Given their slow progress, it seemed unlikely that the CP could reach Salt Lake before meeting the UP, and company Vice President Collis P. Huntington was having fits over every delay. In January 1868, he wrote from New York that UP’s Jack Casement had added a fourth and a fifth mile in a single day. (This had happened the previous August.) No one on the CP could imagine how he had done it. Huntington suggested sending a spy the next summer when the UP resumed tracklaying. But the mystery was unexpectedly solved in March when a former UP tracklayer walked onto the CP. He had worked for Casement the previous season and was only too happy to show Casement’s method to CP contractor Charles Crocker in exchange for a job.

An early assembly line for the Transcontinental Railroad
Casement achieved speed in tracklaying by involving more men, divided into specialized teams. While the traditional method involved a few men pitching in on every task in the limited area in front of the tracklaying car, Casement stretched the work space as long as possible. Ties were distributed from wagons well ahead of the rail laying, and the tracklaying car was rolled ahead on loose rails, allowing splicing and spiking to be done behind the car. Tie setters only set ties. Rail layers only laid rails. Splicers spliced and spikers spiked. Everyone gained proficiency.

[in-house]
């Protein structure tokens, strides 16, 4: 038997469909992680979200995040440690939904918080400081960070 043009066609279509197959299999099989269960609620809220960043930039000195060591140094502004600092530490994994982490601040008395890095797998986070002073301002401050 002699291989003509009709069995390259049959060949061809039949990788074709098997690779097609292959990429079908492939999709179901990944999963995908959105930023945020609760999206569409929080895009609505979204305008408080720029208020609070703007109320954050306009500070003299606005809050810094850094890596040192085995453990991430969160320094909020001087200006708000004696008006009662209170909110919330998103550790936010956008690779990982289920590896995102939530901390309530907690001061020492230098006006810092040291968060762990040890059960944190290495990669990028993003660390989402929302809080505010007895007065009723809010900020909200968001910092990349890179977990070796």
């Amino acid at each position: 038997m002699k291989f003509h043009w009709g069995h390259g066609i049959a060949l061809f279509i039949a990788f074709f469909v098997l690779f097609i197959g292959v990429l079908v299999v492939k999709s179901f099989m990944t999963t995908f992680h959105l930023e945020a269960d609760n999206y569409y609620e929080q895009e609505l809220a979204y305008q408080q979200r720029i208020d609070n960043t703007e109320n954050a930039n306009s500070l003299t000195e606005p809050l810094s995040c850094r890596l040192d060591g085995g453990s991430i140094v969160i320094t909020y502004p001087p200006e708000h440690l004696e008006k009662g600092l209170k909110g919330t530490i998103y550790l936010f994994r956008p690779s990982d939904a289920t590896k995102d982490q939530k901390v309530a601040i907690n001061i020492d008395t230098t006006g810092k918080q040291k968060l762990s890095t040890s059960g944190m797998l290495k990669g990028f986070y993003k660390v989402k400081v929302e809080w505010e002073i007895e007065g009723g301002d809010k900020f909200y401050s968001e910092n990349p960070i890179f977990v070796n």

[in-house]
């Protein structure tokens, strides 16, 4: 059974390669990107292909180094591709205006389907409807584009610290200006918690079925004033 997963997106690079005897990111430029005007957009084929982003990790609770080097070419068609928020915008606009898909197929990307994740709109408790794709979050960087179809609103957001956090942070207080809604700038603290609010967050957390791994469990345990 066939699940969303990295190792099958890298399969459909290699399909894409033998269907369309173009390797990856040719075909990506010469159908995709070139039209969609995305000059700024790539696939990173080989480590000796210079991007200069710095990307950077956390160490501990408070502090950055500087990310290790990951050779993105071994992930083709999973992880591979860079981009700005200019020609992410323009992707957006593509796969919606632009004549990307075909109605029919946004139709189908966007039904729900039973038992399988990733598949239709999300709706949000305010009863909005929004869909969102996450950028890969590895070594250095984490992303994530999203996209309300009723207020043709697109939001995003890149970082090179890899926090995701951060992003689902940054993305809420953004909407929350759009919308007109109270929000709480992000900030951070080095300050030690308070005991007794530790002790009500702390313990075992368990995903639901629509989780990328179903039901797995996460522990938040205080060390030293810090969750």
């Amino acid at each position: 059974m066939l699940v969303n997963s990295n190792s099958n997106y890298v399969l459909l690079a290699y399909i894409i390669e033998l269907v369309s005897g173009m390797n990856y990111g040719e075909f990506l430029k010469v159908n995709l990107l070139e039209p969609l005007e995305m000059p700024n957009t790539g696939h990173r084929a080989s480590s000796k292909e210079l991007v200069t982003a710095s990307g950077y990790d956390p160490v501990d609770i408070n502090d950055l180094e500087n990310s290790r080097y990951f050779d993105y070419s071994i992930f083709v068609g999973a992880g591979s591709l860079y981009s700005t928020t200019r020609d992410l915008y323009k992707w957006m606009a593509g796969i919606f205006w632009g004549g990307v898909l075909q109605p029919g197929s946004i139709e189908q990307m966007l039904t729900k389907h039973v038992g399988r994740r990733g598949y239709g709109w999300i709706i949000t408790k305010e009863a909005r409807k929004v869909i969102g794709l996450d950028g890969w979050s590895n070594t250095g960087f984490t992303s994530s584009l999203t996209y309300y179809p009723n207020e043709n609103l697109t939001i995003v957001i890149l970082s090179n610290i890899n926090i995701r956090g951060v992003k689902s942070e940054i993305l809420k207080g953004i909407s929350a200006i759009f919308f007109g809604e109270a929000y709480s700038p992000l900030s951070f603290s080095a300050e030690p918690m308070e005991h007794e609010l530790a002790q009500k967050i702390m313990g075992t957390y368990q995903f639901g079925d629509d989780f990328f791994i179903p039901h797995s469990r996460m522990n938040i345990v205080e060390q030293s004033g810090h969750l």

Trained to Casement’s method by the former UP tracklayer, the CP closed that 6-mile gap at Donner Summit in a single week once the snow was off the grade in June 1868. From July until the railroad was finished, they rolled ahead at an average rate of 11.4 miles per week. Over that time, the CP covered 552 miles — even more than the UP’s 535 miles for roughly the same period.

Building the Transcontinental Railroad, building materials in demand
Once the CP crews caught on to the new technique, the primary limitation to progress was the delivery of material. Ideally, there was at least one supply train a day. It was unloaded behind the camp cars, with rail, ties, spikes, hardware, as well as food and other supplies left in piles adjacent to the track. The departing supply train pulled the camp cars back clear of the piles, leaving the supply piles accessible to the tracklaying cars and wagons.

All those trains on a single-track railroad created logjams. Derailments were common. On July 31, a supply train failed to reach the end of track. However, it and the next regular train arrived the following morning.

With extra supplies at their disposal, the crews laid 4 miles and 180 feet, almost matching Casement’s record. The same thing happened just two weeks later, and on Aug. 19, at a location some 15 miles east of Lovelock, Nev., the crews “putting in for glory” laid 6 miles and 800 feet of track in 16 hours. This was a record, and Crocker was understandably proud. He boasted: “We have tracklaying reduced now to one of the exact sciences and can beat the world at it.”

But they were not beating the world just yet. Casement’s crews were also working fast. On Aug. 17, they built more than 4 miles and on Oct. 26 they nailed down 7 3/4 miles of rail, working from 4 a.m. until midnight. These feats, reported in newspapers nationwide, inspired considerable rivalry, and Crocker was challenged to beat the UP’s record. Nevertheless, lengthening supply lines and winter’s chill delayed progress.

Want to find out more about the Transcontinental Railroad?